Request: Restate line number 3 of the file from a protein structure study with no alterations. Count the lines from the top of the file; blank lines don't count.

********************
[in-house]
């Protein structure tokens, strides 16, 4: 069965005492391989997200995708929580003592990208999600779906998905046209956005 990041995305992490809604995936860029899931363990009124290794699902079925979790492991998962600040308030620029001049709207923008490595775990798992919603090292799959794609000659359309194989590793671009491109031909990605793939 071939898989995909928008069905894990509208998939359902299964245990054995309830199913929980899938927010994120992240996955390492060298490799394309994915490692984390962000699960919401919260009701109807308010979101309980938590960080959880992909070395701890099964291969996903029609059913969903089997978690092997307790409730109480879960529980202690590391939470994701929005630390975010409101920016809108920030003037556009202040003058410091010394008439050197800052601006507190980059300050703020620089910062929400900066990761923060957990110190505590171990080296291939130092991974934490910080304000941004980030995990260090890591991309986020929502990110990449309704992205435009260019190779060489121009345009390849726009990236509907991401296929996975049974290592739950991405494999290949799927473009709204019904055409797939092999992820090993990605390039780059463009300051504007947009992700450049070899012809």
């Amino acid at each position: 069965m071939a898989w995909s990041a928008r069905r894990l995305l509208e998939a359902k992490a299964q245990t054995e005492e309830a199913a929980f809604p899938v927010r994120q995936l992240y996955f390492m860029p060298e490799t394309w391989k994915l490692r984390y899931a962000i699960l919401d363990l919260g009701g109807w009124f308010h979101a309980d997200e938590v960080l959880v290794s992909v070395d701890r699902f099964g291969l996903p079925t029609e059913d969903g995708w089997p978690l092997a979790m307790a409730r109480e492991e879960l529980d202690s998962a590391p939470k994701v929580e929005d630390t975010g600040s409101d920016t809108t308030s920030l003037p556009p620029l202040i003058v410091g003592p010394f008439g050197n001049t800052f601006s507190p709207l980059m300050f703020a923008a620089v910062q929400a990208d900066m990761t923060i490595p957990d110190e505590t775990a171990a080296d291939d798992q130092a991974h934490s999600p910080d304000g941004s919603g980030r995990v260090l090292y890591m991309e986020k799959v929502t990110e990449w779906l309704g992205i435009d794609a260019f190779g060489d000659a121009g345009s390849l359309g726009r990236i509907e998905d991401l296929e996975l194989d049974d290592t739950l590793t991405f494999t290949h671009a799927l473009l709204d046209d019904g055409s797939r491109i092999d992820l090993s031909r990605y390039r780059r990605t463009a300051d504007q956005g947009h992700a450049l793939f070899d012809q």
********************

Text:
């Amino acid at each position: 069965m071939a898989w995909s990041a928008r069905r894990l995305l509208e998939a359902k992490a299964q245990t054995e005492e309830a199913a929980f809604p899938v927010r994120q995936l992240y996955f390492m860029p060298e490799t394309w391989k994915l490692r984390y899931a962000i699960l919401d363990l919260g009701g109807w009124f308010h979101a309980d997200e938590v960080l959880v290794s992909v070395d701890r699902f099964g291969l996903p079925t029609e059913d969903g995708w089997p978690l092997a979790m307790a409730r109480e492991e879960l529980d202690s998962a590391p939470k994701v929580e929005d630390t975010g600040s409101d920016t809108t308030s920030l003037p556009p620029l202040i003058v410091g003592p010394f008439g050197n001049t800052f601006s507190p709207l980059m300050f703020a923008a620089v910062q929400a990208d900066m990761t923060i490595p957990d110190e505590t775990a171990a080296d291939d798992q130092a991974h934490s999600p910080d304000g941004s919603g980030r995990v260090l090292y890591m991309e986020k799959v929502t990110e990449w779906l309704g992205i435009d794609a260019f190779g060489d000659a121009g345009s390849l359309g726009r990236i509907e998905d991401l296929e996975l194989d049974d290592t739950l590793t991405f494999t290949h671009a799927l473009l709204d046209d019904g055409s797939r491109i092999d992820l090993s031909r990605y390039r780059r990605t463009a300051d504007q956005g947009h992700a450049l793939f070899d012809q």